Free Press International / October 3, 2019
The United States has asked South Korea to reconsider its rushed termination of a military intelligence sharing pact with Japan that rocked the regional alliance against China and North Korea.
John Rood, U.S. undersecretary of defense for policy, called on Seoul to renew the General Security of Military Information Agreement (GSOMIA) with Tokyo as it was “indispensable” in countering North Korea’s threats and China’s growing influence.
In August, South Korea’s leftist government notified Japan it was terminating the bilateral pact, which will expire in November, amid disputes over wartime issues and trade.
Speaking at a forum hosted by the Center for Strategic and International Studies (CSIS) on Oct. 2, Rood said Washington will “take a bigger role” if needed, saying defense and security ties with Seoul and Tokyo “must persist” despite the nations’ growing disputes in other areas.
Related: Seoul cancels intel pact with Tokyo against U.S. wishes, August 23, 2019
The Moon Jae-In administration’s decision to terminate the intelligence-sharing pact should have been made after more careful consideration, as the move has ended up heightening political and security uncertainty in Northeast Asia, Rood said.
Park Won-Gon, an international relations professor at Handong Global University, agreed, saying: “It is hard for me to understand why the government did not set a deadline for Japan to respond before making the abrupt decision. The decision to nullify the GSOMIA must have perplexed Japan and even the U.S.”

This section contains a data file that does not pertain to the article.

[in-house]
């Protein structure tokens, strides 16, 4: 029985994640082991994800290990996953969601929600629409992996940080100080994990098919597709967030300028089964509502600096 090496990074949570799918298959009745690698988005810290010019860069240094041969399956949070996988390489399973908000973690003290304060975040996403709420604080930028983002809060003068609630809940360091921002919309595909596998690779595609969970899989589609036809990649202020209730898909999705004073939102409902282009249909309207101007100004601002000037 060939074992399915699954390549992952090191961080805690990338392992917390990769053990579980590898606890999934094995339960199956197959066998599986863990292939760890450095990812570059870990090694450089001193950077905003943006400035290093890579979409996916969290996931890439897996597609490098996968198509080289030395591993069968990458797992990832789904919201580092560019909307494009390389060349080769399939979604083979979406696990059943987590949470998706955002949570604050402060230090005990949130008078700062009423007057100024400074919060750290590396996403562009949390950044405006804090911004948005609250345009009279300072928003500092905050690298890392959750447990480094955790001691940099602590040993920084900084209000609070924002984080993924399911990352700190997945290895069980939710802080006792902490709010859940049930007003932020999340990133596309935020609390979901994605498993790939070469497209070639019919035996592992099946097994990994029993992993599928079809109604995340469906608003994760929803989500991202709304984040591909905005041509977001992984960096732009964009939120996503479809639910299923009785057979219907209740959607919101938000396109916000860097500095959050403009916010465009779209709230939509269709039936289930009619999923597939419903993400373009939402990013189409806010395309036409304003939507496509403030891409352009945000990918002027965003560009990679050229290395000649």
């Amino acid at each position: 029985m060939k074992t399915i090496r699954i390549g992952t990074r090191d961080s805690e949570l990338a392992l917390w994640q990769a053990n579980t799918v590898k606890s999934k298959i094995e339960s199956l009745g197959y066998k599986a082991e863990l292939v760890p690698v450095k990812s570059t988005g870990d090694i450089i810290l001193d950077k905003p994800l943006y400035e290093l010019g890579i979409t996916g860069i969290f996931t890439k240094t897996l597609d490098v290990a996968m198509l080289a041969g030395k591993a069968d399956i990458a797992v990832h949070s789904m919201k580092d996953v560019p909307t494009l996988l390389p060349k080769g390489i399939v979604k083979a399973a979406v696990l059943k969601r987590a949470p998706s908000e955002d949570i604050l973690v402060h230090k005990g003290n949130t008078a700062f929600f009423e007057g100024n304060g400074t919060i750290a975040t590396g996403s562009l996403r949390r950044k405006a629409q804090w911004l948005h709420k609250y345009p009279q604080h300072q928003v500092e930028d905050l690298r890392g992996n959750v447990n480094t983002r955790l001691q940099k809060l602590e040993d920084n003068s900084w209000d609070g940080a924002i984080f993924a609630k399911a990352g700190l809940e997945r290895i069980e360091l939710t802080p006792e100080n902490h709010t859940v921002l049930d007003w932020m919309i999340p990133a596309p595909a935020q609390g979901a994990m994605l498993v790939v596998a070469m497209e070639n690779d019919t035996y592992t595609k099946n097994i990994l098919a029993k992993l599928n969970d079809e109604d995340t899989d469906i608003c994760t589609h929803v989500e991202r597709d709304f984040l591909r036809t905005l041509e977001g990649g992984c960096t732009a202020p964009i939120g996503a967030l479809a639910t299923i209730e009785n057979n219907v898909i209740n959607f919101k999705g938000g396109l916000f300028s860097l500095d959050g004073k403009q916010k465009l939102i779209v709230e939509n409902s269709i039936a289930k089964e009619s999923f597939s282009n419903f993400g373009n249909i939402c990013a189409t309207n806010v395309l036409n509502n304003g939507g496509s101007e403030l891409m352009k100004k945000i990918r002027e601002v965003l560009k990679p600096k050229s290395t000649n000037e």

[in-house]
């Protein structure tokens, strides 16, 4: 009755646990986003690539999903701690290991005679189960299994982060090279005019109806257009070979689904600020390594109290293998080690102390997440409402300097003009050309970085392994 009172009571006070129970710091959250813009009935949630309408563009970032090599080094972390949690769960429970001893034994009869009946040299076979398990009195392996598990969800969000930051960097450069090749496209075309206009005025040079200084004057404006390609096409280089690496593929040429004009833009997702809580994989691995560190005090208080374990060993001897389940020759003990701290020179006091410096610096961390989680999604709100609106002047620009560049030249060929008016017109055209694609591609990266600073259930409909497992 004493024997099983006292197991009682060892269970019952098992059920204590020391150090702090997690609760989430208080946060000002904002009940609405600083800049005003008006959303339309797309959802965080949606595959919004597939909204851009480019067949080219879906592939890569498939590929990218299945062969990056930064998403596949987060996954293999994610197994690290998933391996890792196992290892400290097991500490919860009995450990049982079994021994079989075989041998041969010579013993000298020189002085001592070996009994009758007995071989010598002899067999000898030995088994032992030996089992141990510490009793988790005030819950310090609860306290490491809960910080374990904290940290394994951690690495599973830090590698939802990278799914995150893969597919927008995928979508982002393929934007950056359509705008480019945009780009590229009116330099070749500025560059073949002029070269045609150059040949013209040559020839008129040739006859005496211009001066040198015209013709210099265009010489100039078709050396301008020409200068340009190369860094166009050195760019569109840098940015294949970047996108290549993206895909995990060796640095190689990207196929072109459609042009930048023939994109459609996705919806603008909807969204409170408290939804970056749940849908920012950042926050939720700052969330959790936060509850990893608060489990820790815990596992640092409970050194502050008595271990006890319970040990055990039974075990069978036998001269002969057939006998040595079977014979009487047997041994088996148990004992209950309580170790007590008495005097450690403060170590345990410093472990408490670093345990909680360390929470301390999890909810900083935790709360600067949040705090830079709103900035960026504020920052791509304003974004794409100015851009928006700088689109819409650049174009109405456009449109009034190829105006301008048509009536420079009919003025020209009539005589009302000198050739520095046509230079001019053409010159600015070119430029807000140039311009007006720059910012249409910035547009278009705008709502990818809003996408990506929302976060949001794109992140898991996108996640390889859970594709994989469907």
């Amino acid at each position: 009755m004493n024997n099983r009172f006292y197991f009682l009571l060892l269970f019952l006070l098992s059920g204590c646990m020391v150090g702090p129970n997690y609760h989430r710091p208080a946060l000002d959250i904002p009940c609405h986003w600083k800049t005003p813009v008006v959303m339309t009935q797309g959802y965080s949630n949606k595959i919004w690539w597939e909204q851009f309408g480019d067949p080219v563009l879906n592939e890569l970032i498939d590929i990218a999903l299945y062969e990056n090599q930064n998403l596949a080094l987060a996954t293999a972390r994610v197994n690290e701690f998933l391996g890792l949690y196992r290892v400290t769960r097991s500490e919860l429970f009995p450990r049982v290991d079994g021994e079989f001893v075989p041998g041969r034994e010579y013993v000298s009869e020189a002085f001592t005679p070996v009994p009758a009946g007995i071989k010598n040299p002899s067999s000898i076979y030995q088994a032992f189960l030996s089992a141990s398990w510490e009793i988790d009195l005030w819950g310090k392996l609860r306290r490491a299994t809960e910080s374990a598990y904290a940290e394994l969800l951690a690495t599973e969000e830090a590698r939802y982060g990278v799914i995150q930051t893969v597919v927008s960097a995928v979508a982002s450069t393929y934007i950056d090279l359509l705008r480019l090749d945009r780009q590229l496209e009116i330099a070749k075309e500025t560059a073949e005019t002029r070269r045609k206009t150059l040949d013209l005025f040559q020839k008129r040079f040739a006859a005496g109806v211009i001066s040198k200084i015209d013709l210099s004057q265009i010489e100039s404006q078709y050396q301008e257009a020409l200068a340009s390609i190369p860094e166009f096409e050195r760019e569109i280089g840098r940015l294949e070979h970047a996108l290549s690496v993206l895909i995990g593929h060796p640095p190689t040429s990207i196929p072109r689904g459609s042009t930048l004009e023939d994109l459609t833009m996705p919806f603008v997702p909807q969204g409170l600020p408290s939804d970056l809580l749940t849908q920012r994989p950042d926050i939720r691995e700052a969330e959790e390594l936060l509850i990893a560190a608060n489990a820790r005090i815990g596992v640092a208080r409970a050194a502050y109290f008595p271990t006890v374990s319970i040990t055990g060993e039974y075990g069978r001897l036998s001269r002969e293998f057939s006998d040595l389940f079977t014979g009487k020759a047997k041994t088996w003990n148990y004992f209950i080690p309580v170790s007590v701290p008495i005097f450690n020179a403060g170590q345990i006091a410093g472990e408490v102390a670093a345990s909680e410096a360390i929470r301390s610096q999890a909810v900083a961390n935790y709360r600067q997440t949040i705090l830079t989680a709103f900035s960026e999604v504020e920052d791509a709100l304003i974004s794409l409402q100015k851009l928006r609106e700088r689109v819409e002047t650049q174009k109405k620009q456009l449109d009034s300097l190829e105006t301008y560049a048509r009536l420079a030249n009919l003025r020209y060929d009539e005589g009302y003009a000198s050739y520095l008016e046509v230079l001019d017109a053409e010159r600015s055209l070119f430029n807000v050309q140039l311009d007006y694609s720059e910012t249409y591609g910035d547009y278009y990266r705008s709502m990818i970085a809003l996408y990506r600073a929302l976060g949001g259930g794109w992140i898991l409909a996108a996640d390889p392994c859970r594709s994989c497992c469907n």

Ending the agreement was a blow to Washington’s efforts to monitor North Korean activities, Rood added.
Seoul terminated the GSOMIA while demanding Tokyo accept rulings by South Korea’s top court ordering Japanese firms to compensate Koreans for forced labor during World War II.
While South Korean President Moon Jae-in and Japanese Prime Minister Shinzo Abe did not meet at the recent UN General Assembly, the foreign ministers of the two countries did meet, but reportedly failed to narrow their differences over issues dividing the two sides.
Moon didn’t raise the issue of extending the military pact when he met with U.S. President Donald Trump last week at the UN.
South Korean officials said the renewal of the GSOMIA would only be possible if Japan “fully respects” a South Korean court’s decision and expresses its willingness to address historical issues through open and candid dialogue.
Rood also said at the CSIS forum that the United States has no plans to dispatch nuclear weapons to South Korea, refuting concerns that Washington might ask either the South or Japan to host mid-range nuclear missiles.